Whatever my problem is, I don't think it's gluten.

    I hope you have an easier time finding answers than I did.
     
    antares4141 likes this.
  3. antares4141

    antares4141 Senior Member

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    Thanks for posting your experience Galixie.

    My endoscopy was scheduled I think for tomorrow (0ct 14, 2018) but I bumped the procedure up to the 30th cause not only am I not having symptoms I really seem to be a lot better. Which isn't remotely what I had anticipated would happen.

    So I'm thinking I am going to just cancel the procedure indefinitely until I have some of the symptoms I had 7 years ago before I quit eating gluten.

    I'm never going to be convinced that my quitting didn't resolve a lot of issues I had at the time. I can't explain why they are not coming back though.
     
  4. antares4141

    antares4141 Senior Member

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    I think I forgot to include ataxia in my first post as a symptom. It was a prominent one that has mostley gone away. But it wasn't over night. It took a few years being off gluten if I remember correctly. I think there were a few confounding factors. Mainly the building I was living in at the time. I doubt I'll ever really know though.
     
  5. Timaca

    Timaca Senior Member

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    I'm glad to hear that both of you were able to resume eating gluten. I went on an elimination diet several years ago and gluten was one of the many things I gave up. I tried reintroducing oats (gluten free) and wheat a few years ago and it didn't go well. With wheat I felt very off balance and had significant shooting nerve pain in my legs, along with joint pain.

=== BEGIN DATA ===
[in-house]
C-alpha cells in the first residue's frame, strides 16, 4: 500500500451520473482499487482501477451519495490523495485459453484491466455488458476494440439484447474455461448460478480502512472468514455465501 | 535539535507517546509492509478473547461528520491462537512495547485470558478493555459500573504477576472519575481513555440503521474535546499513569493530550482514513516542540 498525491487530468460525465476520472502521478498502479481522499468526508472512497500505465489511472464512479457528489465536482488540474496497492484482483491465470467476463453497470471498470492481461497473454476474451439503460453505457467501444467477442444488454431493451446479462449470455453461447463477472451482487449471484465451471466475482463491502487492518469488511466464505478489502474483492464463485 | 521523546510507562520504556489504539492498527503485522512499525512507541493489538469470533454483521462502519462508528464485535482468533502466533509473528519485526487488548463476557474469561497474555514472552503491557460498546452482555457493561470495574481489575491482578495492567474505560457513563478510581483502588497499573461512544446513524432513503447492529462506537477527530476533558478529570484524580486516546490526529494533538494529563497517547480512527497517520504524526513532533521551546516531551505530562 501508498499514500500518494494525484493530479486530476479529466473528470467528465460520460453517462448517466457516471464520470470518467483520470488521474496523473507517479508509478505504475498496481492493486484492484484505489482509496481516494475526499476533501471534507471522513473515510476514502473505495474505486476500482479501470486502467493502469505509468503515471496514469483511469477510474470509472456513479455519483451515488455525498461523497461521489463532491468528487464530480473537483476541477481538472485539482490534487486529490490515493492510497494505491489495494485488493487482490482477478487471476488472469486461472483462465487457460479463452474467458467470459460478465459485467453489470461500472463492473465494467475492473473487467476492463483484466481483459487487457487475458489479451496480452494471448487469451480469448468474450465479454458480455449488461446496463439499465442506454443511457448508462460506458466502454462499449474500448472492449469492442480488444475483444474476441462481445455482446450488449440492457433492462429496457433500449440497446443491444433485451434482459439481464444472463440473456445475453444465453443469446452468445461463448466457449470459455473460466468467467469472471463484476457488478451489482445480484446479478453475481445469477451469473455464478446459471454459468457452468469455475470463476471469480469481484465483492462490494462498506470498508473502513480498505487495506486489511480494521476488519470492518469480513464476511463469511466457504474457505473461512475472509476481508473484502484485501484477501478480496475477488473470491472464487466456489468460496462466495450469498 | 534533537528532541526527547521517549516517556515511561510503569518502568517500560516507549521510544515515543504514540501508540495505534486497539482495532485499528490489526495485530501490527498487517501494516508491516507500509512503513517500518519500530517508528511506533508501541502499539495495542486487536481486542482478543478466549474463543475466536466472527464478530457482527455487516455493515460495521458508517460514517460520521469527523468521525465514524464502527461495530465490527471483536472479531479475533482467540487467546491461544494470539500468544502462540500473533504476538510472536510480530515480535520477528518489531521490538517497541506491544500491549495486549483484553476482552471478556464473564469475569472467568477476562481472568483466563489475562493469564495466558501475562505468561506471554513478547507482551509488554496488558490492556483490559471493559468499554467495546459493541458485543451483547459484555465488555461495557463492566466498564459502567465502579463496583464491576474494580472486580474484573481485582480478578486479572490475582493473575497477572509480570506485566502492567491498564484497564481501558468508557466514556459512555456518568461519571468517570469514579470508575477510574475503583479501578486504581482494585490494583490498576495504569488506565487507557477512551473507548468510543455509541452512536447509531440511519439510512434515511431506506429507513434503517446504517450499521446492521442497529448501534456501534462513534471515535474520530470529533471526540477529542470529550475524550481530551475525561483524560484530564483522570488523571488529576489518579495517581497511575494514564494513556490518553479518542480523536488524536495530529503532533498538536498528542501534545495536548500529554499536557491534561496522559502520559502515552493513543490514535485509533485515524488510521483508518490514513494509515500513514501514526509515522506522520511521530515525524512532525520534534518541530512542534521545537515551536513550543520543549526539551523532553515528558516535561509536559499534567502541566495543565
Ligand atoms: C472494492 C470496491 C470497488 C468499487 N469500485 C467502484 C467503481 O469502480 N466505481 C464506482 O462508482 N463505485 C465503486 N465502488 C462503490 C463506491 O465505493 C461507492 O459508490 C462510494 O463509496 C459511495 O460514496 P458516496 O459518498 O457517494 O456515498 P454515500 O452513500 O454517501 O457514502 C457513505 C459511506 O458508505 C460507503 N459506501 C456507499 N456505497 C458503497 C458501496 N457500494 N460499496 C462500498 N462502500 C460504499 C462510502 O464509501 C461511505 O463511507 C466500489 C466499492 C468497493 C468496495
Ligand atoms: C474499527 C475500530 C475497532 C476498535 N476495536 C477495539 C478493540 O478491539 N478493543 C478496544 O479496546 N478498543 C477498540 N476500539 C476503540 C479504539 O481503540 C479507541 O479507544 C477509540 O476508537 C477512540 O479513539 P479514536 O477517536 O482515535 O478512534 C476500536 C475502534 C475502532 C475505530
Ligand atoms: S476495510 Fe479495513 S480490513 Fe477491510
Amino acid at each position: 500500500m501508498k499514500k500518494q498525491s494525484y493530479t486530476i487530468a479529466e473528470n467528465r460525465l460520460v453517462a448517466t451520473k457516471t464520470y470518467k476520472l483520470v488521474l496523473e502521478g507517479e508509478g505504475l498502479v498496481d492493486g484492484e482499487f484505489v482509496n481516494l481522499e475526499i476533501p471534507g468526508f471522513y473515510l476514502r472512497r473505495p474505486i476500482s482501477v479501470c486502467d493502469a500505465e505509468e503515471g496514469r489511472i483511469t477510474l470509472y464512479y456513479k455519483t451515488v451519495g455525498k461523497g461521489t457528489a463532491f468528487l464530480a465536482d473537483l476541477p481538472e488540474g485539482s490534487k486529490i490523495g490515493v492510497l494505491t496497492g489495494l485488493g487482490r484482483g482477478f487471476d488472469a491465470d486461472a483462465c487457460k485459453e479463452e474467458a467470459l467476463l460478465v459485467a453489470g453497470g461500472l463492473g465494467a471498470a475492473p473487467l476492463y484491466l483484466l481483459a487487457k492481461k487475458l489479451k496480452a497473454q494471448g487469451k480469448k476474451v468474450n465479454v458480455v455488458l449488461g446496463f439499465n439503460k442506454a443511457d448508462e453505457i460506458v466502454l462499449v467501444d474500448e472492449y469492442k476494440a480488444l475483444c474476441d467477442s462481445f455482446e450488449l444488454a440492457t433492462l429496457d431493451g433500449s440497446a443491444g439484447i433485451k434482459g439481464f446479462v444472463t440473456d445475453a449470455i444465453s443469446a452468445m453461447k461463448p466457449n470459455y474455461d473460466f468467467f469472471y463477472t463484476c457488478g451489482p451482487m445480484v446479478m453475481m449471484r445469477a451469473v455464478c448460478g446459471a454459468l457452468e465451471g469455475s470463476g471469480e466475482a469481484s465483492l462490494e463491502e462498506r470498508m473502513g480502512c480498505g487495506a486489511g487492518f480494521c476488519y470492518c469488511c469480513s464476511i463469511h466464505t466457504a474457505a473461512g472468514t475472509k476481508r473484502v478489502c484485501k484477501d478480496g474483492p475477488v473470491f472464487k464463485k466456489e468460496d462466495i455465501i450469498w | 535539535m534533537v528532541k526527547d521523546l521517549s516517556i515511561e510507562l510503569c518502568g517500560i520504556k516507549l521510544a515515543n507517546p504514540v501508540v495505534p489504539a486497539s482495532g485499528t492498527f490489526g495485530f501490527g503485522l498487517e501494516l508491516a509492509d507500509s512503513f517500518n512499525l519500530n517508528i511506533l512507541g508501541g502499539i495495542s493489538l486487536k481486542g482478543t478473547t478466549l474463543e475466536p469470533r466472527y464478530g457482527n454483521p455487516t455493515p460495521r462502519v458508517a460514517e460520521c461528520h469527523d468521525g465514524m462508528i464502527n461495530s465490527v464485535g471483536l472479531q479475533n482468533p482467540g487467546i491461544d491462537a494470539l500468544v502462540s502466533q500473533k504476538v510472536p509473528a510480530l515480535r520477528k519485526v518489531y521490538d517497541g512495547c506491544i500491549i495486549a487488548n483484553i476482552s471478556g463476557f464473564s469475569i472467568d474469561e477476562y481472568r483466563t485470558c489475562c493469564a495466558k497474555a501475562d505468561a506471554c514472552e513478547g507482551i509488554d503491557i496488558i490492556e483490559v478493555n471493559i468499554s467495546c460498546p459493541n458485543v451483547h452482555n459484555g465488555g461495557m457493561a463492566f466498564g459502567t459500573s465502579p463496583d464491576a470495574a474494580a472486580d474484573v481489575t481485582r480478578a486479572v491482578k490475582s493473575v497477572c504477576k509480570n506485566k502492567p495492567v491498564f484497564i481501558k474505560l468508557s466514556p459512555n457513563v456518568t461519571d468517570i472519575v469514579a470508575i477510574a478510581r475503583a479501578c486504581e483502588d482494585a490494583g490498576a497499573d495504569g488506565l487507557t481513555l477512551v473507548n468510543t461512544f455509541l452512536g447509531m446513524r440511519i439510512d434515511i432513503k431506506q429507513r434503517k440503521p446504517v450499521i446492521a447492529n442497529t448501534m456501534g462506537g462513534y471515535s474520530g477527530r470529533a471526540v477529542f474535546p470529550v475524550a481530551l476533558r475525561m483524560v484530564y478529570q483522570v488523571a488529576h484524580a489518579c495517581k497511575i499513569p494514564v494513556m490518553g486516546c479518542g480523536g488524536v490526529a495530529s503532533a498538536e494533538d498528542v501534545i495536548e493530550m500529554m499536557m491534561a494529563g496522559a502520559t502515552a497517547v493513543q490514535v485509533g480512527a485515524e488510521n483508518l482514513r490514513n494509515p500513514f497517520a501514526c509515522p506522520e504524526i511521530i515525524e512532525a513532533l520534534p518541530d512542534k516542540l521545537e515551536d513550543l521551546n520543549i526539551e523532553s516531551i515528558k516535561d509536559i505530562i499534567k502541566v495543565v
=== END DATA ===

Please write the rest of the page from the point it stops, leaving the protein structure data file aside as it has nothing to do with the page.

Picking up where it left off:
I have been able to eat berries this year though, and seeds. Cashews, pecans and almonds are also working for me. I am testing walnuts now. I hope to retest corn next as my reaction to that was less severe than to wheat or oats.

    It's always nice when I hear that people are able to reintroduce foods. Good for you! I would love to be able to eat oats and wheat again. Since I have been able to reintroduce several foods recently, and I hear your nice stories, maybe someone I can eat those foods again also!

    Best,
     
    antares4141 likes this.
  6. antares4141

    antares4141 Senior Member

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    Thank you Timaca. I am still waiting to see how long this last's. I remember when I first quit gluten I got like three days that were almost symptom free and I was mostly bed bound at the time. Than the symptoms mostly came back. It was a long time before all the above symptoms I listed abated.

    I still struggle with a lot of debilitating symptoms that seem to come more than go. Right now I am doing really well relatively speaking. I worked well over 8 hours around my house yesterday. Without even having to take a nap after lunch.

    A couple of months ago I would go days at a time without being able to do anything. And usually had to take long breaks after lunch. It was early summer out here in the S. central NM desert. I can't help wondering if it doesn't have something to do with all the airborne particles. Which there are a lot of because of the dry weather. And I got PEM that would last for a day or two from relatively little activity.

    There are so many confounding factors with an illness like this. And so many things you can only speculate about cause there is no practical way to test for them.